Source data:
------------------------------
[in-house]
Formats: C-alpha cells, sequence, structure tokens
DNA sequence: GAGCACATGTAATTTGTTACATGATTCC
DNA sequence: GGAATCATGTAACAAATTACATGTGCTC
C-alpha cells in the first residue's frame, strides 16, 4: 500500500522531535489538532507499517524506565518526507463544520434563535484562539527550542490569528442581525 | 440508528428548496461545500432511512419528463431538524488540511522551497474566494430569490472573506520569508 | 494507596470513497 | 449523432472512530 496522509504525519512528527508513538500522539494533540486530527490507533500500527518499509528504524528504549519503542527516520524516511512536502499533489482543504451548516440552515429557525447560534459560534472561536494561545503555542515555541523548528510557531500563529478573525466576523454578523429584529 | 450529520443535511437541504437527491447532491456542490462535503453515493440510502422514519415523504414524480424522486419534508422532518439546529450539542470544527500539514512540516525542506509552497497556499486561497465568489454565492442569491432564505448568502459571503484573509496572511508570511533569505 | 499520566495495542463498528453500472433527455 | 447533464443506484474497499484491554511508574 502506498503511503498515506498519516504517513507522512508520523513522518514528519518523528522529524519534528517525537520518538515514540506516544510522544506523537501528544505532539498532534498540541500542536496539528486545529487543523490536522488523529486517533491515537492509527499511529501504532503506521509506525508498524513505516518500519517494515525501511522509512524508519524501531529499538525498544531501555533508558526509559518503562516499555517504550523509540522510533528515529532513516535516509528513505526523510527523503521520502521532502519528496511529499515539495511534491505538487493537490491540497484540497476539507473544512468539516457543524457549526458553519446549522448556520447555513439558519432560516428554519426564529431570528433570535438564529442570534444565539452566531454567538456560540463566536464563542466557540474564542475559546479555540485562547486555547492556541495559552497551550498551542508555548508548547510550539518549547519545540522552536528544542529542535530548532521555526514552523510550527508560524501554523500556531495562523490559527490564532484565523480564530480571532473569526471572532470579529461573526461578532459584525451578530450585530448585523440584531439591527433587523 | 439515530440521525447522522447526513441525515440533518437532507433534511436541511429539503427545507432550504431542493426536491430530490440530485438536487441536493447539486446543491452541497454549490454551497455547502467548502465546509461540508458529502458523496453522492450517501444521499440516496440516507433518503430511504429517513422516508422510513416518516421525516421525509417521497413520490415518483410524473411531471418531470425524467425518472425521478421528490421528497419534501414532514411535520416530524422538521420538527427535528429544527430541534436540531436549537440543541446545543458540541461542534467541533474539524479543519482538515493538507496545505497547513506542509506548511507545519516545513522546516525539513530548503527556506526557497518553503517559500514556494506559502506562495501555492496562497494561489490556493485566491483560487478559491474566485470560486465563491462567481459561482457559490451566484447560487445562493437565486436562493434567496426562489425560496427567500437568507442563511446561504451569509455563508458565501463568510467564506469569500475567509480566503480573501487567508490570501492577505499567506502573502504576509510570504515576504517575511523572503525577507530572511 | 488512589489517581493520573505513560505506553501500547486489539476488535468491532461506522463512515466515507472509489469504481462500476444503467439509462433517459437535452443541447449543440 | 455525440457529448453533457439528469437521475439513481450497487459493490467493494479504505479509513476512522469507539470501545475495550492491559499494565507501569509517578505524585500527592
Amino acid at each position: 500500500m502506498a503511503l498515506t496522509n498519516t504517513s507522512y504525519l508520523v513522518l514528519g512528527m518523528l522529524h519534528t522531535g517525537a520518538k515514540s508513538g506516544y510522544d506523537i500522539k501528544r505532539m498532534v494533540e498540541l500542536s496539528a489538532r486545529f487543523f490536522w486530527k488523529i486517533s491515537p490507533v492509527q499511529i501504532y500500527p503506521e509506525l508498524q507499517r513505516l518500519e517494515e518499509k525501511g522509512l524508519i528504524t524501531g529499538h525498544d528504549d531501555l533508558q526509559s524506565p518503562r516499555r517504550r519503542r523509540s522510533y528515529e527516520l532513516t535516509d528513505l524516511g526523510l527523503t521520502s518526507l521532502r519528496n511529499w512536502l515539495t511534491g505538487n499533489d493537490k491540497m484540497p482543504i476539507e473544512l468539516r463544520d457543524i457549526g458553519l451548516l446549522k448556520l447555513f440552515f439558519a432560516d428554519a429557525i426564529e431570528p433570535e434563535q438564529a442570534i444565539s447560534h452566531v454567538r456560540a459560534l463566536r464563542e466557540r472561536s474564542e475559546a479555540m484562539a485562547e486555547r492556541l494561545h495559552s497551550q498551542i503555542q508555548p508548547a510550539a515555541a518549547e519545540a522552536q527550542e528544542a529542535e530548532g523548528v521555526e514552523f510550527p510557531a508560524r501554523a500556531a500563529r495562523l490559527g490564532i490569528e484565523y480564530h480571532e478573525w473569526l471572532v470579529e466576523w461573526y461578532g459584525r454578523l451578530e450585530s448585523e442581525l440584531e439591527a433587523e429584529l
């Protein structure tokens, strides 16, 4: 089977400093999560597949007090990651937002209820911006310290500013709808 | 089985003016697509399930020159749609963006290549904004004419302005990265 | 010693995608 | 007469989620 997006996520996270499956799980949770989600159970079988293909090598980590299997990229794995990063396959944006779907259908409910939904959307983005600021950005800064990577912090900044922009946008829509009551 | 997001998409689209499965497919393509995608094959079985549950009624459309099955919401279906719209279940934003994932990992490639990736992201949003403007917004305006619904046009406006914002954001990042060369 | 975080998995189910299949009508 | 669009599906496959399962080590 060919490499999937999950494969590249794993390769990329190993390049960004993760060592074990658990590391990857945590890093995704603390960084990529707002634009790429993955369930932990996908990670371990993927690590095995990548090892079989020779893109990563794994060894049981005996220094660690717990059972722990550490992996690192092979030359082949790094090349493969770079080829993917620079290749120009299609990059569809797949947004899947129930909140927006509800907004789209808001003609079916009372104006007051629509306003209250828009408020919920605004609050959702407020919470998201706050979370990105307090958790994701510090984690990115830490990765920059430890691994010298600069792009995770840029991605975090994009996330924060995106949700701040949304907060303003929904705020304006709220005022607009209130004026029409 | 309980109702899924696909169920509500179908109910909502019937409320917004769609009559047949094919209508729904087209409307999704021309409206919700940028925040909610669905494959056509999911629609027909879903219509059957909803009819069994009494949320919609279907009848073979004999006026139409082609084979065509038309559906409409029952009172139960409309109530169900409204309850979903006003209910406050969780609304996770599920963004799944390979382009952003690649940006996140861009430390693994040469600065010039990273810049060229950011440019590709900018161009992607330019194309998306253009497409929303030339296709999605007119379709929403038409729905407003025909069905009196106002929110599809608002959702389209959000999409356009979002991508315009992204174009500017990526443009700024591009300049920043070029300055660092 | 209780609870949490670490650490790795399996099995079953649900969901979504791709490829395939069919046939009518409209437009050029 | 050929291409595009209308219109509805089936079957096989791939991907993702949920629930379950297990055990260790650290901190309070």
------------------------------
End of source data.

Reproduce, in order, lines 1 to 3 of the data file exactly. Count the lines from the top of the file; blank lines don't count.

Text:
[in-house]
Formats: C-alpha cells, sequence, structure tokens
DNA sequence: GAGCACATGTAATTTGTTACATGATTCC